Picasso the Chameleon

Pablo Picasso (1881-1973)

Dada and surrealism made their appearance in the world of European art at around the same time. Dada, which appeared in Zurich from 1915-1922, was nihilistic and viewed as a way of life and a state of mind. It grew out of the disgust and disillusionment following World War I. Artists “searched to discover an authentic reality through the abolition of traditional cultural and aesthetic forms by techniques of comic derision in which irrationality, chance, and intuition were the guiding principles.” Notice how the dictionary definition speaks of the “abolition of form” which is the artist’s intuitional and prophetic sense of the need to transcend the illusion of form and move to a higher, transcendent reality.

Surrealism can be traced to Paris in 1924 and it was positive in spirit and viewed as a state of mind and a way of life. Both dada and surrealism were anti-rationalist and concerned with creating effects that were incongruous and shocking. Its purpose was to resolve the previously contradictory conditions of dreams and reality into an absolute reality, a super reality. We can see the coincidence of the influence of the theories of both Freud and Jung and what Jung called “individuation” and surrealism’s striving for a super reality which can be understood as an unconscious striving for Self-realization.

Picasso’s career was too long, he was too much of an explorer and finally too independent to join or remain in any “movement” but he related to the surrealists for a short time. “Picasso’s juggling with form found support at that period in another new movement that had emerged from Dada: Surrealism. In [the] summer [of] 1923 Picasso met the leader of the movement, the writer Andre Breton, and did an etching of him. In 1924 Breton published the first Surrealist Manifesto. In it he proposed that the subconscious was a more valid mode of perceiving reality than rational thought and sense. He advocated dreams and the visions of madness as an alternative to reason. He was inspired by Sigmund Freud’s psychoanalytic writings, and by the poetry of Rimbaud, Mallarme, Lautréamont and Apollinaire, from whose work the label of the new movement was indirectly derived.”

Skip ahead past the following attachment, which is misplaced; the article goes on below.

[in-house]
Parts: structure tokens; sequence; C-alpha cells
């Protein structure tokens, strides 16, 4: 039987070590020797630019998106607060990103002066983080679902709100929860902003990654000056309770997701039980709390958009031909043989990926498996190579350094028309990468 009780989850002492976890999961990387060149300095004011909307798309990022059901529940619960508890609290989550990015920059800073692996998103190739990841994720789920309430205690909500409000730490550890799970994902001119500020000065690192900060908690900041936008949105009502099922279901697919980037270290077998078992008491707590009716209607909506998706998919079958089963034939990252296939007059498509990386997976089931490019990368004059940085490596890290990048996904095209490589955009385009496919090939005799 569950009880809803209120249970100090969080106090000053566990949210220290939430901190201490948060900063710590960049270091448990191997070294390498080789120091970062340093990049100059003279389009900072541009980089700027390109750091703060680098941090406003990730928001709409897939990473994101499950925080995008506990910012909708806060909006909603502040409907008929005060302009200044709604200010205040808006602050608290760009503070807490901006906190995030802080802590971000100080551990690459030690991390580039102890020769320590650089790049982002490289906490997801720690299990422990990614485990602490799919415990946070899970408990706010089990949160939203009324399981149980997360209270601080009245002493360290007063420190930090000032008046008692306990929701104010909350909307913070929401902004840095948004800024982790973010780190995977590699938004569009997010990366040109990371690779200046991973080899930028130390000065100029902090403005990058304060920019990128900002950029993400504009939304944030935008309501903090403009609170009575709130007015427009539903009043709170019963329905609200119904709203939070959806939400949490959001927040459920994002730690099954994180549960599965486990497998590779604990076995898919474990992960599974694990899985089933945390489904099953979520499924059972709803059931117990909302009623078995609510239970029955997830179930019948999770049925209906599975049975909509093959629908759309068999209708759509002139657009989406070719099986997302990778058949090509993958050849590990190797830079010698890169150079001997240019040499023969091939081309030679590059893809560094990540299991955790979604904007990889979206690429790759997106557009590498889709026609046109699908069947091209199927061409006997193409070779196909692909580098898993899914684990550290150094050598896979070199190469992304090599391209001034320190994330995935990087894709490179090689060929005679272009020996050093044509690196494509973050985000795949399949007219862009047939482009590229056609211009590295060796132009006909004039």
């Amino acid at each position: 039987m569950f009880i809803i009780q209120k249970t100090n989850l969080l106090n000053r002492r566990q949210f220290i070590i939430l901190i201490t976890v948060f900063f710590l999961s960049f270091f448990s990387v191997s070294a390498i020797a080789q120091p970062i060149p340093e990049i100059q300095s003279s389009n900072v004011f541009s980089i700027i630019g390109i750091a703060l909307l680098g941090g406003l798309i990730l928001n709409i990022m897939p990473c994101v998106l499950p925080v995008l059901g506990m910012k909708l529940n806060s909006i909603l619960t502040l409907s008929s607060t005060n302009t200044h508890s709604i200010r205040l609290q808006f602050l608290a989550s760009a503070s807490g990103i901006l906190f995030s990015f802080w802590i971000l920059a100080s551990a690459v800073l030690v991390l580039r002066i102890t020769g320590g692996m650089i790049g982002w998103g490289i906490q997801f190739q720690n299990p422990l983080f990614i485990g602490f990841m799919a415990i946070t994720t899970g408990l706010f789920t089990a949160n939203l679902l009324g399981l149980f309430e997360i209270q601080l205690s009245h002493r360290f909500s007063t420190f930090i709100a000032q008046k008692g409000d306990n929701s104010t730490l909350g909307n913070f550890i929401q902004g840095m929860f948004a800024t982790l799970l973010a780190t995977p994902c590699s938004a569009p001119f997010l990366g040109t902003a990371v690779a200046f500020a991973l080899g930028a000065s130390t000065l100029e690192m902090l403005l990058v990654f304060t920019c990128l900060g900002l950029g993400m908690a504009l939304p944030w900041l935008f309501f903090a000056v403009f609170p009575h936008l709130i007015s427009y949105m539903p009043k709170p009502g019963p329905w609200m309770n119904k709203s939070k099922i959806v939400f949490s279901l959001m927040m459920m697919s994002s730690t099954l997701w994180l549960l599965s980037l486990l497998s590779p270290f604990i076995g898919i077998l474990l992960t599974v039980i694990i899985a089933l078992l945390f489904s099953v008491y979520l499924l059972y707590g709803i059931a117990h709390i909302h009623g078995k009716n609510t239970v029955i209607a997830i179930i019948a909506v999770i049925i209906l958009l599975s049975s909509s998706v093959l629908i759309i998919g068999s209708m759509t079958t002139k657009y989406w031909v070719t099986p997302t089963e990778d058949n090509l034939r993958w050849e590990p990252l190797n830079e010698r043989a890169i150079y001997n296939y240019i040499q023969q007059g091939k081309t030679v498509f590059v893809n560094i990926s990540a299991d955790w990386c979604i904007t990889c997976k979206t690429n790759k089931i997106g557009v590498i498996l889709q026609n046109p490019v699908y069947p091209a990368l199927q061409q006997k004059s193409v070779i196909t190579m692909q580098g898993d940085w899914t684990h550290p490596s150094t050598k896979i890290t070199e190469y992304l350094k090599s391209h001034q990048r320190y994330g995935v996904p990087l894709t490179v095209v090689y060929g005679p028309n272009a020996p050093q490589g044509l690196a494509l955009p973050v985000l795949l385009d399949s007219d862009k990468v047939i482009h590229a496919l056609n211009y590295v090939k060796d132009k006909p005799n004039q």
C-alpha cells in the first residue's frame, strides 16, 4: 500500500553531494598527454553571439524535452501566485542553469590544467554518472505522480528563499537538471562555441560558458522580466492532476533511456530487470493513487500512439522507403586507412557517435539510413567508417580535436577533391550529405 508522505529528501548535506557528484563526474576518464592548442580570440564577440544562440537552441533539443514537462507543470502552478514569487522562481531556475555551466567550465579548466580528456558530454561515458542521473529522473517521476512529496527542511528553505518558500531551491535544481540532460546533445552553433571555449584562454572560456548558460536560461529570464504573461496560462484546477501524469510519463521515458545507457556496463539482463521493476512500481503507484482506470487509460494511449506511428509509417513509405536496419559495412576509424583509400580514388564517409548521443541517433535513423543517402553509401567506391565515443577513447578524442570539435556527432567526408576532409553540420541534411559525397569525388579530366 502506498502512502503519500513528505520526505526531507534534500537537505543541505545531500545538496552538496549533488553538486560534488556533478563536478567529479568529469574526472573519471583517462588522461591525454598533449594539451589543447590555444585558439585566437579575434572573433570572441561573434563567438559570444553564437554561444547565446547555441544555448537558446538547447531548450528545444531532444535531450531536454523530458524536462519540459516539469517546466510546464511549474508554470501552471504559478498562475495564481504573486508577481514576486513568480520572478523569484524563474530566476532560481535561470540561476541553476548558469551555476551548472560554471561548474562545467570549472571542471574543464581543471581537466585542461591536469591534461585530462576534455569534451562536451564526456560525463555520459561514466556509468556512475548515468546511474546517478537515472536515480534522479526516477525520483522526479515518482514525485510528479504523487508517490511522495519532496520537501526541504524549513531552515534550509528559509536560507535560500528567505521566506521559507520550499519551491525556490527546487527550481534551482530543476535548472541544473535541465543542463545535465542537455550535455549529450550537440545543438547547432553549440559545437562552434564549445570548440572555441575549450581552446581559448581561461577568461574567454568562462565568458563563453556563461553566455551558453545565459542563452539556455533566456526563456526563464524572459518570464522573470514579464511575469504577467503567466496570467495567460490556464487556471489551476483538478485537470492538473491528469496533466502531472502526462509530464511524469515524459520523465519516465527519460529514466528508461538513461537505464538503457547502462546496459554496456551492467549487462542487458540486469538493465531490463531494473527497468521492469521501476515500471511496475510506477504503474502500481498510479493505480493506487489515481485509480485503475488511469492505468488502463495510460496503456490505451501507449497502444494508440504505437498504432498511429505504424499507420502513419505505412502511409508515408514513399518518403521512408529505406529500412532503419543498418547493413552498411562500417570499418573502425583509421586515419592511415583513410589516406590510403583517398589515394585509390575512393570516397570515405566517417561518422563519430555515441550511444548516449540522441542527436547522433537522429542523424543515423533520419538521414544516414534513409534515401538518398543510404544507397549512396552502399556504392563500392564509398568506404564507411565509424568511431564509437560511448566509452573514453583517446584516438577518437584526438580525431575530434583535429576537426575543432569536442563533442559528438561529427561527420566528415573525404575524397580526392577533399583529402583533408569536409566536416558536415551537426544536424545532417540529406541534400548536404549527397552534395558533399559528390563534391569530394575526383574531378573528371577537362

“Surrealism’s aim was to reveal the subconscious realm of dreams by exploring avenues opened up by psychoanalysis. It disregarded the causal order of the perceptible world and set out to counter it with an unlimited use of the irrational. [Reality is not found in either the rational or irrational world but in the transcendent world.] In this way, individual life would undergo a revolutionary transformation: feeling and expressive potential would be infinitely enhanced and extended.” 

“One of their points of reference was also Picasso, as a pioneer of art and inventor of new methods. His playful approach to the meaning of form, his loose disdain for convention, made him appear a fellow spirit.” 

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References and notes are available for this essay. 
Find a much more in-depth discussion in books by Roy Charles Henry. 

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